In Animosity II, a number of charismatic non-player characters we call Figureheads are leading their Coalitions of armies and warbands across the icy underworld of Lake Bykaal for conquest, power and glory. It also involves a stolen Enlightenment Engine of Teclis, the spirit of an Ur-Whale godbeast, and frustrated spirits of dead fishermen! What more could you want?

Each turn, players will be presented with a choice of Narrative Paths on how to best help their Coalition. They then submit “Reports” in support of their Coalition’s efforts through our website, choosing one of these Narrative Paths with each report, as well as sharing their contribution for that turn and how it fits into the story. 

Team Animosity then aggregates all of these together into one grand Unfolding Narrative, using the players’ interpretation of the setting and their acts of daring-do to flesh out the events that occur.  Their hobby and writing contributions will also be featured in our Community page.

Players can also engage in strategizing and sharing short stories in our dedicated Discord server, where many are already developing their own personal narratives 

We also have a trailer, narrated by the sexiest voice in Age of Sigmar, Elric Edge from Rolling Bad podcast.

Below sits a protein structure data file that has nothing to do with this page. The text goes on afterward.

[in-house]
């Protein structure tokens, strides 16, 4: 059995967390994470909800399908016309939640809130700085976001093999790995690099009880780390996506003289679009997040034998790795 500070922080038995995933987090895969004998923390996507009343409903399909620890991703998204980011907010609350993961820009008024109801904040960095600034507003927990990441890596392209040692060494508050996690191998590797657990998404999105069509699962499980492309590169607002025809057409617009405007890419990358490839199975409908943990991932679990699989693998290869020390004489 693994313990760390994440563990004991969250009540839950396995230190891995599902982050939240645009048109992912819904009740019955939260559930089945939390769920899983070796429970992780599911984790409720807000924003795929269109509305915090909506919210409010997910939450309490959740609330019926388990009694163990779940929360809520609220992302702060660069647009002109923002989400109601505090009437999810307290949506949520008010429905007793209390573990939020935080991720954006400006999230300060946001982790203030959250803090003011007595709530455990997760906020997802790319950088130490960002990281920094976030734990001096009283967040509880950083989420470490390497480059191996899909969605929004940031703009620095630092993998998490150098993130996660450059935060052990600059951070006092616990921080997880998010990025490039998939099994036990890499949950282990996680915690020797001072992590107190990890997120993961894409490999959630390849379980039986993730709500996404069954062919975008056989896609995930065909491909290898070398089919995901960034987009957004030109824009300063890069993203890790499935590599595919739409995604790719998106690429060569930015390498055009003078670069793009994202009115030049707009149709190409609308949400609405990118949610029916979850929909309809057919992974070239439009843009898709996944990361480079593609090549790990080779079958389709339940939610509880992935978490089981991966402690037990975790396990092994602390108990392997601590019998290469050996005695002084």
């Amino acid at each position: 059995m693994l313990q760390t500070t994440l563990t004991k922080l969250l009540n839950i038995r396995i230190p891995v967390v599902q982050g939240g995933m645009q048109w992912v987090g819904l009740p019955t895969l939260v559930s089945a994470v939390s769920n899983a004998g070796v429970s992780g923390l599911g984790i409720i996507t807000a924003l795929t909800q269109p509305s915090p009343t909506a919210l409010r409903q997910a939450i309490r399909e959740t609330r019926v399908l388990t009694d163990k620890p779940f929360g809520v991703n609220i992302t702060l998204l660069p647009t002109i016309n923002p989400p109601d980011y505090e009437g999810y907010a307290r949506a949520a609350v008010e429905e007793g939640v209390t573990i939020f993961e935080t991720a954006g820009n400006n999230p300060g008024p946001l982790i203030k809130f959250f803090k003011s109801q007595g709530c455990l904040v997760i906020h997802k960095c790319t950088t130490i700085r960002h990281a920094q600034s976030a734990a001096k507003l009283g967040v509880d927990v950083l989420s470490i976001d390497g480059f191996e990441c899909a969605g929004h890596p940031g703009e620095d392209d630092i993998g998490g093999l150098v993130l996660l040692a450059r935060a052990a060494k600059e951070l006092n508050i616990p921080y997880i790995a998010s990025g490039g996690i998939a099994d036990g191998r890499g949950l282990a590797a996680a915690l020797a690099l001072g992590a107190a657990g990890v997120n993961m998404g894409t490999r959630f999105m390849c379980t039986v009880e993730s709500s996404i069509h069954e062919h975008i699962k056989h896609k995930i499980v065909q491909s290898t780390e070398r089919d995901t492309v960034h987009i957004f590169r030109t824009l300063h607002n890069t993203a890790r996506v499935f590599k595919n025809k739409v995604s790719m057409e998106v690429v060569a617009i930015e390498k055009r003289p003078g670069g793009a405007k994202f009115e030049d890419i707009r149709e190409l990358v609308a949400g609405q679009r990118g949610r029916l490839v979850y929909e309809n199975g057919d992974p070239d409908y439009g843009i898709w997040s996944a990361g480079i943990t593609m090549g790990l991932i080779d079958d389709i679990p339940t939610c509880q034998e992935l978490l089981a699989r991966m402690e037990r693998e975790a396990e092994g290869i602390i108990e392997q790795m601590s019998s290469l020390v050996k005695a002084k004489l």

Compete narratively against other players online

Animosity Campaigns has been around since the days of Warhammer Fantasy Battles. For almost a decade, it brought cooperative storytelling and intense strategy on a grand scale to Warhammer players around the world. Now, Team Animosity has worked to reinvent this incredible experience for Age of Sigmar and a new generation of players, with even more ways to participate.

Most notably, Animosity II is not a map campaign. Although there will be a map, it is for narrative purposes and as a playing ground for player’s stories and battles. Players win- or lose- the campaign by how successfully their Coalition navigates the Unfolding Narrative. The more Reports you put into a Narrative Path in a turn, the more likely it will be successful. There will always be an enemy Coalition opposing them, meaning players will be going head-to-head with other players from the top of Turn 1. There is no clean, numerical scoring: players will need to read the narrative and make their best guess. 

Beyond the campaign narrative, there are a large number of player achievements we will recognize at the end of the campaign too, such as best hobby, best written story, biggest MVP for their faction, as well as awards for creative problem-solving and most ambitious over-the-top narrative!

Find out how to jump in and participate now!

Turn 1 starts on Wednesday July 22nd!